I had no idea where I’d land after my first year at business school. Coming from the energy sector, I was optimistic about what seemed like the endless internship possibilities Fuqua could give me. But if you told me that by summer I’d be doing in-depth market research on how moms and dads choose strollers and cribs, I’d probably ask if you had the wrong person. Needless to say, that’s exactly what happened, and I couldn’t be more thankful for my summer experience at Amazon.
While Amazon offers a wide assortment of MBA programs (after all, it’s Fuqua’s top non-consulting employer), Amazon’s Retail Leadership Development Program interested me the most. Housed within Amazon’s retail business, the full-time, three-year programs allows you to explore and rotate through two different job functions in two different retail business units. At the same time, the program comes with more formalized training, career development, and exposure to senior leadership. Ultimately, the program builds general managers that are comfortable with ambiguity and excited to solve new problems in a wildly changing industry. Given the size of Amazon’s presence and the level of innovation it already brought to the retail space, I knew the scope and breadth of learning opportunities would likely be staggering, so it was a no-brainer to apply to the internship as a trial-run.
One application and four interviews later, I saw the word every MBA loves to see starting an email—“Congratulations!”—and by mid-May, I found myself touching down in Seattle for a 12-week internship. While you don’t rotate during the summer, you are promised real work, solving real business problems, at the level of a full-time participant. In my case, I was put on Amazon’s Baby Registry team and given a broad work prompt: figure out how we can evolve the Baby Registry customer experience through product curation and personalization.
I had no experience with baby products, professionally or otherwise, and I didn’t quite know what the words “curation” and “personalization” actually meant. But that’s what makes Amazon a potentially exciting employer; the company trusts you to make real business decisions, but how you make those decisions is largely up to you.
Despite the ambiguity of my work and the pressure to deliver something tangible by the end of 12 weeks, I was amazed at how much formal and informal support I was given. My manager, an MBA grad and a former intern himself, knew what my experience entailed and was always willing to answer my dumbest questions and gave me constant feedback on my progress. At the same time, I was given a senior manager as a formal mentor to help me better understand my progress, as well as a recent Fuqua alumna as a ‘buddy’ to provide support on a more informal level. I was also impressed by how easy it was to receive help from others; whether it was the coworker sitting next to me or a stranger in a separate building that was working on something I deemed relevant, I found that most people in the company were willing to give me at least 30 minutes of their time because they likely needed the same from someone else given the speed Amazon grows.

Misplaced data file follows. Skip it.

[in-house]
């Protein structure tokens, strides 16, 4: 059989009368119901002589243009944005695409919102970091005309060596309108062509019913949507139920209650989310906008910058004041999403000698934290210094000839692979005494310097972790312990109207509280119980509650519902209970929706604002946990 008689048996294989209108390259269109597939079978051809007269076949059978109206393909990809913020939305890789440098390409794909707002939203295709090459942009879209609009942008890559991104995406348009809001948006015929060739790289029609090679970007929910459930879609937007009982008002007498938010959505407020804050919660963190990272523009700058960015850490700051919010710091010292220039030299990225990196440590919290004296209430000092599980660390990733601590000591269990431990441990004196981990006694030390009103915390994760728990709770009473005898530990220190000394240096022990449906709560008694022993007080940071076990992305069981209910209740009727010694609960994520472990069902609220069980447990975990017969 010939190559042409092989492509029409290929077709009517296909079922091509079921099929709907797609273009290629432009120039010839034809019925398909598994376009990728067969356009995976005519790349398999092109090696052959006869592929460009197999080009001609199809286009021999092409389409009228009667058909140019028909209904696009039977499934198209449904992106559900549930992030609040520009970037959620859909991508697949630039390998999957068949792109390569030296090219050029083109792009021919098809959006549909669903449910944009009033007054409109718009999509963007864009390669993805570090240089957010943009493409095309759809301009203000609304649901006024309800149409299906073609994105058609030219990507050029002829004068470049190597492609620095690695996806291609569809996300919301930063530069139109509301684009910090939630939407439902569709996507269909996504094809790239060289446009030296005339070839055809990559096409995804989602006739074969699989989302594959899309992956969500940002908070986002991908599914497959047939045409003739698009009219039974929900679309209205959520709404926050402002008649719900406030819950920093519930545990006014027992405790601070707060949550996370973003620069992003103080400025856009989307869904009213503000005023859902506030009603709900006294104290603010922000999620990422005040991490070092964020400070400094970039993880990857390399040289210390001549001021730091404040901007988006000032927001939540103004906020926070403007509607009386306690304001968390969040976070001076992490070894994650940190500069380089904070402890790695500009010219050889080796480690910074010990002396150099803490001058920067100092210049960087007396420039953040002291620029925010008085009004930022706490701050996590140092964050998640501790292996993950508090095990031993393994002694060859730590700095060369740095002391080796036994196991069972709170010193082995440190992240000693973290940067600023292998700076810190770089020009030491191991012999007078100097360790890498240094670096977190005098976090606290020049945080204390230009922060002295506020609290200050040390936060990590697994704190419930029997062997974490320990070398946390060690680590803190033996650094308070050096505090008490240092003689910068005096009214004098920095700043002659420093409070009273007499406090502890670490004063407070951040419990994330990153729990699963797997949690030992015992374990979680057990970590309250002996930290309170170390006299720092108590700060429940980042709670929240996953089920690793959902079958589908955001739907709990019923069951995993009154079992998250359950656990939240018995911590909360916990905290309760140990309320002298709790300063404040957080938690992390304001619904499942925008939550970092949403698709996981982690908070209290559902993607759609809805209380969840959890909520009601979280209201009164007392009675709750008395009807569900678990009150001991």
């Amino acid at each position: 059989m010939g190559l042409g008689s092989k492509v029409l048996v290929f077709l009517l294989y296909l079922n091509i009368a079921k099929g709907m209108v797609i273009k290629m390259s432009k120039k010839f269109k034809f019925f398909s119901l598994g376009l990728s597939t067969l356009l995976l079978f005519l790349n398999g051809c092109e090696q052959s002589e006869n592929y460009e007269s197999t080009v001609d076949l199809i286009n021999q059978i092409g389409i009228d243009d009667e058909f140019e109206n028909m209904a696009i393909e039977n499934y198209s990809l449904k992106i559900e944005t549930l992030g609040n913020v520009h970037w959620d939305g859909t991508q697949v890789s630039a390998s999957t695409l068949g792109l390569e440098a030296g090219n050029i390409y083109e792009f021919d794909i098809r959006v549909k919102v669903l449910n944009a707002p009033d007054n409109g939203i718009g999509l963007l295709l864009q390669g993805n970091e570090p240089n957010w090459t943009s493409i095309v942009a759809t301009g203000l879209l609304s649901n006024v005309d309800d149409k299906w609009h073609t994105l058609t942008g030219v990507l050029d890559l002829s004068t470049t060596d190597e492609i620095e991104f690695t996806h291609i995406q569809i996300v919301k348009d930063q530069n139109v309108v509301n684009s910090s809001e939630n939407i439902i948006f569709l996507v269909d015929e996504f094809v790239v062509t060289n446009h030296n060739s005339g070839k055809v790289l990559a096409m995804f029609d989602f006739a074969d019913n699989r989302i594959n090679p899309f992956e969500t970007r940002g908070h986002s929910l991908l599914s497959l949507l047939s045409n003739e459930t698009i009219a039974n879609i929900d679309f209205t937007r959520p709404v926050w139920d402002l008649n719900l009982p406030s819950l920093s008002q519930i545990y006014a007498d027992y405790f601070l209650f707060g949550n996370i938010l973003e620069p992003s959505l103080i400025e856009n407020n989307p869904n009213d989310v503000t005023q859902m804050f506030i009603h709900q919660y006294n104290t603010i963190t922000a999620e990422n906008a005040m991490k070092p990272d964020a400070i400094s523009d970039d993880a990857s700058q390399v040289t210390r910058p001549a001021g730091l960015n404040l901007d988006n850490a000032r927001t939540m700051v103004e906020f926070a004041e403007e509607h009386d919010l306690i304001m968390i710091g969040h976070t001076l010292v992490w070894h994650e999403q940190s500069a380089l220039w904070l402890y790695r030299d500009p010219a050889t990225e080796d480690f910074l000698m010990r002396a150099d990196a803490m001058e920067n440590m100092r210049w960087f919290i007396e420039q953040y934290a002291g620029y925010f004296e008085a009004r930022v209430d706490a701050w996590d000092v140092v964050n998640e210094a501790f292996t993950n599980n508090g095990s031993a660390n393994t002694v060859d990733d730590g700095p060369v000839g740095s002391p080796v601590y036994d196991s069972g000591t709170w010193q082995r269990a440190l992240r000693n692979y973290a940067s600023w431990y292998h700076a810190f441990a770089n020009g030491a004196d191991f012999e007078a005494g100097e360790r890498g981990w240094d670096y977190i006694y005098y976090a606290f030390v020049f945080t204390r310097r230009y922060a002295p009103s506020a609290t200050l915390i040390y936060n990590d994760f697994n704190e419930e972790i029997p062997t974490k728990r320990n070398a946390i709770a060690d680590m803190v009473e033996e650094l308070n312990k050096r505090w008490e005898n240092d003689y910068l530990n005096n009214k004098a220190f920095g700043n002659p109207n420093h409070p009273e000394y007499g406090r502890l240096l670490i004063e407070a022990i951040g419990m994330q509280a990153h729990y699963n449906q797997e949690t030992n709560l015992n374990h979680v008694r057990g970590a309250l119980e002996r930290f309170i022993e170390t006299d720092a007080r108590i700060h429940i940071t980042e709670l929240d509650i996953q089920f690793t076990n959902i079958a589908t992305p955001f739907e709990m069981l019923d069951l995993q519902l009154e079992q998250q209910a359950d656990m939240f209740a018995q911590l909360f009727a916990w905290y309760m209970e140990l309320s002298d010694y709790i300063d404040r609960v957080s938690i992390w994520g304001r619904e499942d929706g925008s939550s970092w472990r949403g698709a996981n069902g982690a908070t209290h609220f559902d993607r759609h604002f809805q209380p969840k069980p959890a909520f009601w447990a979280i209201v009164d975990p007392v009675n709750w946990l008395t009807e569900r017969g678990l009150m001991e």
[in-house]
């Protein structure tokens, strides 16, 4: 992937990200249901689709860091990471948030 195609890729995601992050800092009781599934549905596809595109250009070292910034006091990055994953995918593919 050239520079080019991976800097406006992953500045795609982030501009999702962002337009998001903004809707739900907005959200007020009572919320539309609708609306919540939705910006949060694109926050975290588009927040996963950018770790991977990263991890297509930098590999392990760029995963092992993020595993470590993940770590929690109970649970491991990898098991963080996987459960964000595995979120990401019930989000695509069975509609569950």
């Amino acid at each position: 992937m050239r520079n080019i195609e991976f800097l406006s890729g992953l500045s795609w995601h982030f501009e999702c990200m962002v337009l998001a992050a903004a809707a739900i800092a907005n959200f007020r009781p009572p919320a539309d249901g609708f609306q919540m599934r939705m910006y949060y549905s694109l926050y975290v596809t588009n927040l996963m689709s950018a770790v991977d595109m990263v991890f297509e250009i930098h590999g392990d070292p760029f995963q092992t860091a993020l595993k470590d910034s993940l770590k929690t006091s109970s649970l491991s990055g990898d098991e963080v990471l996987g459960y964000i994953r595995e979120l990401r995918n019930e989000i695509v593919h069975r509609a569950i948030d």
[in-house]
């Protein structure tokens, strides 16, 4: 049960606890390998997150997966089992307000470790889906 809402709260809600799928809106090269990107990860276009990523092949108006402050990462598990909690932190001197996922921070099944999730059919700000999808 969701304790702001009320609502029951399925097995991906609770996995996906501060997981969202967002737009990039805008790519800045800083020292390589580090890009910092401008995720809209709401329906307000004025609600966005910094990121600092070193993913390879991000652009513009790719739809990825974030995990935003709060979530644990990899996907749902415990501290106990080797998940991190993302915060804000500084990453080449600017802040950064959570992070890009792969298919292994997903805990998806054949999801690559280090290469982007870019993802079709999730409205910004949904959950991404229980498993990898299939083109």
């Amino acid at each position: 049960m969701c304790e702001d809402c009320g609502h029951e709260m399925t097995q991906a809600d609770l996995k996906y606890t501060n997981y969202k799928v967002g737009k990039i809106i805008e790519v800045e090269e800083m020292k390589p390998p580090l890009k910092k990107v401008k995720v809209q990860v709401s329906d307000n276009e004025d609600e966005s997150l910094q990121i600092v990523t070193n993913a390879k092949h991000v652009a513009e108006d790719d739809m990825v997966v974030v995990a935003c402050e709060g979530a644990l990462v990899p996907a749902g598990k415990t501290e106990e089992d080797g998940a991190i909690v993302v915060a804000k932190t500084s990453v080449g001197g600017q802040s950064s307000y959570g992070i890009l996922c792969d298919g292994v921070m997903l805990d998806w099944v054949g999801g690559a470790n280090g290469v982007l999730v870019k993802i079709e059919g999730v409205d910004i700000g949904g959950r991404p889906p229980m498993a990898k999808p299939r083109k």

From a work standpoint, every day was largely driven by my own decisions on what tasks to prioritize. While the first half of my project focused more on combing through customer data and market research and scoping out my project’s vision, the second half of my internship was tailored to execution—what can Amazon do immediately to test and implement my final recommendations (even before I leave), and what are the requirements and next steps to see my vision get implemented long-term? At the end of my internship, I had to present to key stakeholders a six-page white paper that outlined everything I had studied over the summer, as well as detailed next steps to ensure my work kept momentum when I left.
Did I work a lot? Yes. But was I also in a super cosmopolitan city with a stunning mountain backdrop and a surprising amount of sun and bars and restaurants? YES. Seattle made the summer that much more enjoyable, and it also made it easy to later accept a full-time offer from Amazon.
Amazon’s headquarters are in central South Lake Union, with most of the city’s most desirable destinations like Capitol Hill, Pike’s Place, and Fremont only 10 to 15 minutes away by walking or car (or even public transit) and the Pacific Northwest’s lush playground for all things outdoors less than an hour away. With planned Amazon intern events and plenty of current Fuquans and alumni in the city, I had no problem finding opportunities to step away from work and recharge.
To learn more about my recruitment journey, and why I ultimately made the career decisions I made, read my other blog post. Amazon is not for everyone, and it’s important to keep an open mind when you start your MBA. Despite the cliché, it really is about the journey and not the destination. But if you find yourself up for a challenge and fascinated by the act of shopping (not just by what you’re buying), Amazon may be for you!